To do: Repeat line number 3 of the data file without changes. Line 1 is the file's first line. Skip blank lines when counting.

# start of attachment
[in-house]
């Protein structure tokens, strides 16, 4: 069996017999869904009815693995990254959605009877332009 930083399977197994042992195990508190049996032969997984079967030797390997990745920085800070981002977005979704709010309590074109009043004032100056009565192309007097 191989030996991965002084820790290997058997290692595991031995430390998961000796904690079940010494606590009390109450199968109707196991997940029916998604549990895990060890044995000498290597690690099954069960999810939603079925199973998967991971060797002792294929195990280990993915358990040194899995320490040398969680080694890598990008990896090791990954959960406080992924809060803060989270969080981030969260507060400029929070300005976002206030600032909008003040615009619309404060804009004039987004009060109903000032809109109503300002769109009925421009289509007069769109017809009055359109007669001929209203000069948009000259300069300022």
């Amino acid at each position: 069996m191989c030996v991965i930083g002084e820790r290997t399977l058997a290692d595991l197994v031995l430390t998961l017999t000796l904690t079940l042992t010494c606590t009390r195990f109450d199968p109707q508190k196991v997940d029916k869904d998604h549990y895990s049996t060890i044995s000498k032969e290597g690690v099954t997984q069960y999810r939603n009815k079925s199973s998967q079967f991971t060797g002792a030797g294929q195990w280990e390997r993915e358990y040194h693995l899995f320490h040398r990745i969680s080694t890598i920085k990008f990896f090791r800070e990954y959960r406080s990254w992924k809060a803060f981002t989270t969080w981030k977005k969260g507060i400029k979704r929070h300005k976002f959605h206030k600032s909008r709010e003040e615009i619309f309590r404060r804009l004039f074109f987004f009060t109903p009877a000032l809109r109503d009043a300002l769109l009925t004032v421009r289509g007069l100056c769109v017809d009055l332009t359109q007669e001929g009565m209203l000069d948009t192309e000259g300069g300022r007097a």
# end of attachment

């Amino acid at each position: 069996m191989c030996v991965i930083g002084e820790r290997t399977l058997a290692d595991l197994v031995l430390t998961l017999t000796l904690t079940l042992t010494c606590t009390r195990f109450d199968p109707q508190k196991v997940d029916k869904d998604h549990y895990s049996t060890i044995s000498k032969e290597g690690v099954t997984q069960y999810r939603n009815k079925s199973s998967q079967f991971t060797g002792a030797g294929q195990w280990e390997r993915e358990y040194h693995l899995f320490h040398r990745i969680s080694t890598i920085k990008f990896f090791r800070e990954y959960r406080s990254w992924k809060a803060f981002t989270t969080w981030k977005k969260g507060i400029k979704r929070h300005k976002f959605h206030k600032s909008r709010e003040e615009i619309f309590r404060r804009l004039f074109f987004f009060t109903p009877a000032l809109r109503d009043a300002l769109l009925t004032v421009r289509g007069l100056c769109v017809d009055l332009t359109q007669e001929g009565m209203l000069d948009t192309e000259g300069g300022r007097a």